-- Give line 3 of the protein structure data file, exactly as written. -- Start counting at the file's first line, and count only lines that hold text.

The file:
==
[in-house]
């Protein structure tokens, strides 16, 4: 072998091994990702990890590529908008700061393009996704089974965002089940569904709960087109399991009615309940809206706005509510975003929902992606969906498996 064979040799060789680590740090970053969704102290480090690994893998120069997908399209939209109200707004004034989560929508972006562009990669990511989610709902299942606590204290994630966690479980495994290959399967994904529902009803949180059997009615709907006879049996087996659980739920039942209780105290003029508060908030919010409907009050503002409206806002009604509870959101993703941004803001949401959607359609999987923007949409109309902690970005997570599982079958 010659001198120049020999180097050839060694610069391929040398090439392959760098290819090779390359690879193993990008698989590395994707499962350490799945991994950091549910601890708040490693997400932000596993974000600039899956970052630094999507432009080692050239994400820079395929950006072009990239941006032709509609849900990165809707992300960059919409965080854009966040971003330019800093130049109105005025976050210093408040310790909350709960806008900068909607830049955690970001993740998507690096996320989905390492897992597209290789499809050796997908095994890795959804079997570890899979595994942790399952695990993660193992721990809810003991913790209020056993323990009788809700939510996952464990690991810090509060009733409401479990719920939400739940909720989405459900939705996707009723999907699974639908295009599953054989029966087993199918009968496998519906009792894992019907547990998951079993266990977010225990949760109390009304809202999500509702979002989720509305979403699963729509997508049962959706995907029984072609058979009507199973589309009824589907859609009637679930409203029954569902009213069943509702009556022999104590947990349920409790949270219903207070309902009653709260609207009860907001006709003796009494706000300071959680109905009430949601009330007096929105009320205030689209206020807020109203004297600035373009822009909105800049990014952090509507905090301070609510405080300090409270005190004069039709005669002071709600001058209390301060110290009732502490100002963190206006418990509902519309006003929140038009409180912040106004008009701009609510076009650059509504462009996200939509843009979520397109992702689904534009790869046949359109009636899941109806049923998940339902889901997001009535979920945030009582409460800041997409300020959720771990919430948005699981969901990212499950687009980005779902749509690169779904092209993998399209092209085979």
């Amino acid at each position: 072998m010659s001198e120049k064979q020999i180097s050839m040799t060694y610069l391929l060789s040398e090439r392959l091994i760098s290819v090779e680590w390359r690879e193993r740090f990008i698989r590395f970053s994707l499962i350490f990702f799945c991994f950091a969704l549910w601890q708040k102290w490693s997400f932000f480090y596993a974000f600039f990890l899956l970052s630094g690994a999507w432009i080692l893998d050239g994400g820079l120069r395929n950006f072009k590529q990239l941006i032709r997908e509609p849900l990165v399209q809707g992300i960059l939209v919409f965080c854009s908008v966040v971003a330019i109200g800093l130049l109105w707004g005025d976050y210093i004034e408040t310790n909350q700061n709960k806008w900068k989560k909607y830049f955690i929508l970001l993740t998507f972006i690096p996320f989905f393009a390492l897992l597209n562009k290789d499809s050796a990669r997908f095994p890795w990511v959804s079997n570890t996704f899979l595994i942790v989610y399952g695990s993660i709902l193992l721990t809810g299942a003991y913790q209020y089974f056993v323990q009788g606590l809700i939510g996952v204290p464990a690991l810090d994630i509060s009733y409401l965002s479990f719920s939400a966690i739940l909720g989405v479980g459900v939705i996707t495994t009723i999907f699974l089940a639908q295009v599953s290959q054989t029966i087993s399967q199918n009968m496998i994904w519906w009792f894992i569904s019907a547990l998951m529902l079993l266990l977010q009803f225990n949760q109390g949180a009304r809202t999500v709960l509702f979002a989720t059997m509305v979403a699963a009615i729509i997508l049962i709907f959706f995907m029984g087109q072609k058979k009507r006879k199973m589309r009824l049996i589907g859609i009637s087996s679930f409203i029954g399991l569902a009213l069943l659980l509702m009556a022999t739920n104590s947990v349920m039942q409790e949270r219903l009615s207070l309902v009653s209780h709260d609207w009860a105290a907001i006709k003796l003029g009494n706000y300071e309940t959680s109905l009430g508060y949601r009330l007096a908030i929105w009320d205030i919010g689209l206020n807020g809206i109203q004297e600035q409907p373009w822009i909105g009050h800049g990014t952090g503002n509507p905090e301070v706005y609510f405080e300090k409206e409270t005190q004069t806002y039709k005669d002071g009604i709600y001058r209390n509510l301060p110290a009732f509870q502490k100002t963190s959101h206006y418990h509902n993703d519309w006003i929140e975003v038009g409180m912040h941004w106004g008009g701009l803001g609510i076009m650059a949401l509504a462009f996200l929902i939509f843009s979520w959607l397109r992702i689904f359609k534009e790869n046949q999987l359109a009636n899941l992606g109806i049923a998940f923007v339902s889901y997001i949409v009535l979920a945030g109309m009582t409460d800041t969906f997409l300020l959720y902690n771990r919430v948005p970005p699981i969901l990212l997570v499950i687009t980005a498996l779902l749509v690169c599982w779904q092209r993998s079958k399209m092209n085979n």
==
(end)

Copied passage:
């Amino acid at each position: 072998m010659s001198e120049k064979q020999i180097s050839m040799t060694y610069l391929l060789s040398e090439r392959l091994i760098s290819v090779e680590w390359r690879e193993r740090f990008i698989r590395f970053s994707l499962i350490f990702f799945c991994f950091a969704l549910w601890q708040k102290w490693s997400f932000f480090y596993a974000f600039f990890l899956l970052s630094g690994a999507w432009i080692l893998d050239g994400g820079l120069r395929n950006f072009k590529q990239l941006i032709r997908e509609p849900l990165v399209q809707g992300i960059l939209v919409f965080c854009s908008v966040v971003a330019i109200g800093l130049l109105w707004g005025d976050y210093i004034e408040t310790n909350q700061n709960k806008w900068k989560k909607y830049f955690i929508l970001l993740t998507f972006i690096p996320f989905f393009a390492l897992l597209n562009k290789d499809s050796a990669r997908f095994p890795w990511v959804s079997n570890t996704f899979l595994i942790v989610y399952g695990s993660i709902l193992l721990t809810g299942a003991y913790q209020y089974f056993v323990q009788g606590l809700i939510g996952v204290p464990a690991l810090d994630i509060s009733y409401l965002s479990f719920s939400a966690i739940l909720g989405v479980g459900v939705i996707t495994t009723i999907f699974l089940a639908q295009v599953s290959q054989t029966i087993s399967q199918n009968m496998i994904w519906w009792f894992i569904s019907a547990l998951m529902l079993l266990l977010q009803f225990n949760q109390g949180a009304r809202t999500v709960l509702f979002a989720t059997m509305v979403a699963a009615i729509i997508l049962i709907f959706f995907m029984g087109q072609k058979k009507r006879k199973m589309r009824l049996i589907g859609i009637s087996s679930f409203i029954g399991l569902a009213l069943l659980l509702m009556a022999t739920n104590s947990v349920m039942q409790e949270r219903l009615s207070l309902v009653s209780h709260d609207w009860a105290a907001i006709k003796l003029g009494n706000y300071e309940t959680s109905l009430g508060y949601r009330l007096a908030i929105w009320d205030i919010g689209l206020n807020g809206i109203q004297e600035q409907p373009w822009i909105g009050h800049g990014t952090g503002n509507p905090e301070v706005y609510f405080e300090k409206e409270t005190q004069t806002y039709k005669d002071g009604i709600y001058r209390n509510l301060p110290a009732f509870q502490k100002t963190s959101h206006y418990h509902n993703d519309w006003i929140e975003v038009g409180m912040h941004w106004g008009g701009l803001g609510i076009m650059a949401l509504a462009f996200l929902i939509f843009s979520w959607l397109r992702i689904f359609k534009e790869n046949q999987l359109a009636n899941l992606g109806i049923a998940f923007v339902s889901y997001i949409v009535l979920a945030g109309m009582t409460d800041t969906f997409l300020l959720y902690n771990r919430v948005p970005p699981i969901l990212l997570v499950i687009t980005a498996l779902l749509v690169c599982w779904q092209r993998s079958k399209m092209n085979n």